[/quote]

The point was that the difference shown in the images does show a transient situation, and not a structural one, even if the increased activity it's likely to occur more frequently in peple with AD. The increased activity may (or may not) be the result of a structural difference, but that structural difference is not show in the images.

But the difference is probably to difficult for you to understand, so don't bother trying and just shoot off another one of your cheap attacks.

Pithlet wrote:
... I really did believe that you read all of the previous posts and were defending Yupa's opinion that Twoshots was clearly referring to. ...


Ok, then, I can understand the misunderstanding. I was in no way defending Yupa's opinion, I find it and similar opinions encountered elsewhere, offensive too. But it was not clear to me that Twoshots responded to his post specifically.



Odin
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04 May 2008, 3:01 pm

Zwerfbeertje wrote:

The point was that the difference shown in the images does show a transient situation, and not a structural one, even if the increased activity it's likely to occur more frequently in peple with AD. The increased activity may (or may not) be the result of a structural difference, but that structural difference is not show in the images.


Now you're just engaging in sophistry.


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04 May 2008, 6:03 pm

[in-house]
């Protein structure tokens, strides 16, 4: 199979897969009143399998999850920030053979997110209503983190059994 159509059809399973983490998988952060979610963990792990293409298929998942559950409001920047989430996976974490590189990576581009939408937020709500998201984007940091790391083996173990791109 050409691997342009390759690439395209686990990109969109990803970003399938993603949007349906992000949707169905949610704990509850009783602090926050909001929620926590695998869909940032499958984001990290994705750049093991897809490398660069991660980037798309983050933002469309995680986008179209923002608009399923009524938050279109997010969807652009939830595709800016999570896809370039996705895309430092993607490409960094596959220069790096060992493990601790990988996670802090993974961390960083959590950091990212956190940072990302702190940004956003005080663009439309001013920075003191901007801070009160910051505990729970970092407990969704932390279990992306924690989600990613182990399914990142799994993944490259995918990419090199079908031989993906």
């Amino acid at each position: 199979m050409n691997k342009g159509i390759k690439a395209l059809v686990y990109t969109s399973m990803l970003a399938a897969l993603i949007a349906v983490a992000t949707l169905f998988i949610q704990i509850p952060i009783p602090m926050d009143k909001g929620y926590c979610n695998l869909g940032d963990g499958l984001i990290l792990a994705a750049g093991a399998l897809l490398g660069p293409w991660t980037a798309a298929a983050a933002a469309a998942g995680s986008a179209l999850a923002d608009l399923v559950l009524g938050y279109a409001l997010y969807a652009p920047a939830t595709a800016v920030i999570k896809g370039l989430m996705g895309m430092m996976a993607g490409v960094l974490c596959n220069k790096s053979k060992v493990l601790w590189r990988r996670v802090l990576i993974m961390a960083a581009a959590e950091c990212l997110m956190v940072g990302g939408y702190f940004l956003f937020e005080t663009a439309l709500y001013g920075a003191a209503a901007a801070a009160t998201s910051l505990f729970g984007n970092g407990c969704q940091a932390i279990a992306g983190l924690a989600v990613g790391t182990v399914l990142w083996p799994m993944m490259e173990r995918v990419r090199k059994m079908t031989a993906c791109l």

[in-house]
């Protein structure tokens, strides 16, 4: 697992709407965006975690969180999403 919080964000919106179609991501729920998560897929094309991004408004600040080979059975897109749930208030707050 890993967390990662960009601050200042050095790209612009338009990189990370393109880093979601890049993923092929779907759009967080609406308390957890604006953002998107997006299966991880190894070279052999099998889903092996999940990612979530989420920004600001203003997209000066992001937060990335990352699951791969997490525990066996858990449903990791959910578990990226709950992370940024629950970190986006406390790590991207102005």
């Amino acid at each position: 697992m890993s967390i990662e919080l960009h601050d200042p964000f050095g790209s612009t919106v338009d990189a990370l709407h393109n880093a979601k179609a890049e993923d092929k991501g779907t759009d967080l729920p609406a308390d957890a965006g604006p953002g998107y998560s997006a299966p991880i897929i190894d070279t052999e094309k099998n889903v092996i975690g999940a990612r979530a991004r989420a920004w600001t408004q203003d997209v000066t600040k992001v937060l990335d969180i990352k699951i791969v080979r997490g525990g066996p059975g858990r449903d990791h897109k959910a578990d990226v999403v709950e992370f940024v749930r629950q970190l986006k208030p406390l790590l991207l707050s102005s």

equinn wrote:
After a psych evaluation, school's idea, I knew pharmacology was going to be introduced--it was. He introduced ADHD as part of the inattention problem and how it could be treated quite well with a stimulant and how this could also help with friends too. Whatever he's selling, I'm not buying it.

ADHD might exist, but you can keep your stimulant meds. I like my son just the way he is thank you. I'm not about to drug him up so he can be too zoned out to know what hit him.

So, you're telling me he can make friends if he takes a drug? Come on! It seems too simplified. How will he ever learn strategies for social situations or attending to the task at hand? I don't want a robot. My son has grown tremendously in leaps and bounds since he was small. I'm mortified how parents drug their kids so they can be A students or more compliant. It seems almost surreal to me--like some sci fi movie--louis lowry's The Giver sums it up pretty well--anyone read?

When I told this particular doctor how I explained to my son all about aspergers because he inssited on knowing what was what and wouldn't accept anything but the truth, he said "Well, you want to be careful and make sure that he knows he's so much more than that."